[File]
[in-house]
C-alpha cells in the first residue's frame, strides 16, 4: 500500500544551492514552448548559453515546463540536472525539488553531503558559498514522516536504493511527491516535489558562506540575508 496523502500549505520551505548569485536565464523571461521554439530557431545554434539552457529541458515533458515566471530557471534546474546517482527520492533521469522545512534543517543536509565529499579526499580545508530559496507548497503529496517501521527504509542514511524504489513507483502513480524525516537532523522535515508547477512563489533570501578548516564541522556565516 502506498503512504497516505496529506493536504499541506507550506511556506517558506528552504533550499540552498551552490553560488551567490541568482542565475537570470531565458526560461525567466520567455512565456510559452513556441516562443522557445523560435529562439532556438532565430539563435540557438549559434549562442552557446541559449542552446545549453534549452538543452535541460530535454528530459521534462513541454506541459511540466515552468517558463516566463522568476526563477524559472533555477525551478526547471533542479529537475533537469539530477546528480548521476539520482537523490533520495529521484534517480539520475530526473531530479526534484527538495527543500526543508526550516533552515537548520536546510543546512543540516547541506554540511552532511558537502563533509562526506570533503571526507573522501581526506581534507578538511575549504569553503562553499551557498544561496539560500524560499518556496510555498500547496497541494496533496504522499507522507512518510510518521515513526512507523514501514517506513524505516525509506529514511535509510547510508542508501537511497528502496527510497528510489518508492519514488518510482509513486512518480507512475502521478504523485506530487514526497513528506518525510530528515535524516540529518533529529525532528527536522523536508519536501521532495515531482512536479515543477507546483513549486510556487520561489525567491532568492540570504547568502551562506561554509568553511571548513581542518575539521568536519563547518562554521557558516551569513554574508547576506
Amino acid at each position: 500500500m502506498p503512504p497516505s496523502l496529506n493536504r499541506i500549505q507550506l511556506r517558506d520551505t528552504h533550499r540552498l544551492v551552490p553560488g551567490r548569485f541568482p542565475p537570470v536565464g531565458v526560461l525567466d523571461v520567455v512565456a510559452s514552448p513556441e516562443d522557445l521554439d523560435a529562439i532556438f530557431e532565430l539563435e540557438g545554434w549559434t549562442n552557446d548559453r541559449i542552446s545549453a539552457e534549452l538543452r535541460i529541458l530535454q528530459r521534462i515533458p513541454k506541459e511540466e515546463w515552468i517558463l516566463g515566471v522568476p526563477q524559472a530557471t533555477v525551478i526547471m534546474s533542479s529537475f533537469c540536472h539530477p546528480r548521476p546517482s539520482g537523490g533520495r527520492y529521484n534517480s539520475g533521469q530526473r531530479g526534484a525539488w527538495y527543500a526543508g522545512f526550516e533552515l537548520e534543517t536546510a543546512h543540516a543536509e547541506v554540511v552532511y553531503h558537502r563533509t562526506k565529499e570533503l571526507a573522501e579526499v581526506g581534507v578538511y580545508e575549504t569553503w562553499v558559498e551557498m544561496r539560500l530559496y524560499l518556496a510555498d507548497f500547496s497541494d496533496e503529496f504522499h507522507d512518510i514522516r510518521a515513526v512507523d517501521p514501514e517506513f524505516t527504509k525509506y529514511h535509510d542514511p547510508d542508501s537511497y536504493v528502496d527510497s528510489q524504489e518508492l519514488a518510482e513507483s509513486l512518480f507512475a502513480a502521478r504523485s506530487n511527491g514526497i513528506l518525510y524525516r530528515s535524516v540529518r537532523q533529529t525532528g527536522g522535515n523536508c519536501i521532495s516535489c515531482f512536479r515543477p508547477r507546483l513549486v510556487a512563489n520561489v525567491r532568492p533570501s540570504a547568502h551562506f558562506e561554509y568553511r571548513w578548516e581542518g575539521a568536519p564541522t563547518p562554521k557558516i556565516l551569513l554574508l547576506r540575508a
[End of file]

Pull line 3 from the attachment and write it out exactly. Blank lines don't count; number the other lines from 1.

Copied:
Amino acid at each position: 500500500m502506498p503512504p497516505s496523502l496529506n493536504r499541506i500549505q507550506l511556506r517558506d520551505t528552504h533550499r540552498l544551492v551552490p553560488g551567490r548569485f541568482p542565475p537570470v536565464g531565458v526560461l525567466d523571461v520567455v512565456a510559452s514552448p513556441e516562443d522557445l521554439d523560435a529562439i532556438f530557431e532565430l539563435e540557438g545554434w549559434t549562442n552557446d548559453r541559449i542552446s545549453a539552457e534549452l538543452r535541460i529541458l530535454q528530459r521534462i515533458p513541454k506541459e511540466e515546463w515552468i517558463l516566463g515566471v522568476p526563477q524559472a530557471t533555477v525551478i526547471m534546474s533542479s529537475f533537469c540536472h539530477p546528480r548521476p546517482s539520482g537523490g533520495r527520492y529521484n534517480s539520475g533521469q530526473r531530479g526534484a525539488w527538495y527543500a526543508g522545512f526550516e533552515l537548520e534543517t536546510a543546512h543540516a543536509e547541506v554540511v552532511y553531503h558537502r563533509t562526506k565529499e570533503l571526507a573522501e579526499v581526506g581534507v578538511y580545508e575549504t569553503w562553499v558559498e551557498m544561496r539560500l530559496y524560499l518556496a510555498d507548497f500547496s497541494d496533496e503529496f504522499h507522507d512518510i514522516r510518521a515513526v512507523d517501521p514501514e517506513f524505516t527504509k525509506y529514511h535509510d542514511p547510508d542508501s537511497y536504493v528502496d527510497s528510489q524504489e518508492l519514488a518510482e513507483s509513486l512518480f507512475a502513480a502521478r504523485s506530487n511527491g514526497i513528506l518525510y524525516r530528515s535524516v540529518r537532523q533529529t525532528g527536522g522535515n523536508c519536501i521532495s516535489c515531482f512536479r515543477p508547477r507546483l513549486v510556487a512563489n520561489v525567491r532568492p533570501s540570504a547568502h551562506f558562506e561554509y568553511r571548513w578548516e581542518g575539521a568536519p564541522t563547518p562554521k557558516i556565516l551569513l554574508l547576506r540575508a